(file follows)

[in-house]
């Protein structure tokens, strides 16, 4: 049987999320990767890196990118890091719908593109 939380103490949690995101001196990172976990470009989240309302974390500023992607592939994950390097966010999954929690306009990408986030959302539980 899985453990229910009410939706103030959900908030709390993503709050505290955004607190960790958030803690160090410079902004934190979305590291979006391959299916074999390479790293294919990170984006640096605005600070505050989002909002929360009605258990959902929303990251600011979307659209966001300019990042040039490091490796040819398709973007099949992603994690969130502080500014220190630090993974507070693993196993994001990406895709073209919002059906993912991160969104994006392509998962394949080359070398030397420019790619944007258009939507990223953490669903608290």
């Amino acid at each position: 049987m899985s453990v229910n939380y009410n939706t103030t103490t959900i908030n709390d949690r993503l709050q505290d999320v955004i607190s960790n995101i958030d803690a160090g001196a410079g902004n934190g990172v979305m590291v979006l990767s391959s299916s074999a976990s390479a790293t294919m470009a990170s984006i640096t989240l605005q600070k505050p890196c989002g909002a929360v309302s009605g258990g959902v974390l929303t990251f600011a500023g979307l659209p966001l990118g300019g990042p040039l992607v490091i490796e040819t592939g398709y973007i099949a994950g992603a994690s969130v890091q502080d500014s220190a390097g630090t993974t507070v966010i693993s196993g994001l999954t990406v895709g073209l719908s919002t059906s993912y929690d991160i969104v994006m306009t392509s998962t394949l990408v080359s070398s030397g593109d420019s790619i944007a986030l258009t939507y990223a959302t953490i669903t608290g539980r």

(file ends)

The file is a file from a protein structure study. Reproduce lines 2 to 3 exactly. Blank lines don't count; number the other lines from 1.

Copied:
């Protein structure tokens, strides 16, 4: 049987999320990767890196990118890091719908593109 939380103490949690995101001196990172976990470009989240309302974390500023992607592939994950390097966010999954929690306009990408986030959302539980 899985453990229910009410939706103030959900908030709390993503709050505290955004607190960790958030803690160090410079902004934190979305590291979006391959299916074999390479790293294919990170984006640096605005600070505050989002909002929360009605258990959902929303990251600011979307659209966001300019990042040039490091490796040819398709973007099949992603994690969130502080500014220190630090993974507070693993196993994001990406895709073209919002059906993912991160969104994006392509998962394949080359070398030397420019790619944007258009939507990223953490669903608290």
């Amino acid at each position: 049987m899985s453990v229910n939380y009410n939706t103030t103490t959900i908030n709390d949690r993503l709050q505290d999320v955004i607190s960790n995101i958030d803690a160090g001196a410079g902004n934190g990172v979305m590291v979006l990767s391959s299916s074999a976990s390479a790293t294919m470009a990170s984006i640096t989240l605005q600070k505050p890196c989002g909002a929360v309302s009605g258990g959902v974390l929303t990251f600011a500023g979307l659209p966001l990118g300019g990042p040039l992607v490091i490796e040819t592939g398709y973007i099949a994950g992603a994690s969130v890091q502080d500014s220190a390097g630090t993974t507070v966010i693993s196993g994001l999954t990406v895709g073209l719908s919002t059906s993912y929690d991160i969104v994006m306009t392509s998962t394949l990408v080359s070398s030397g593109d420019s790619i944007a986030l258009t939507y990223a959302t953490i669903t608290g539980r």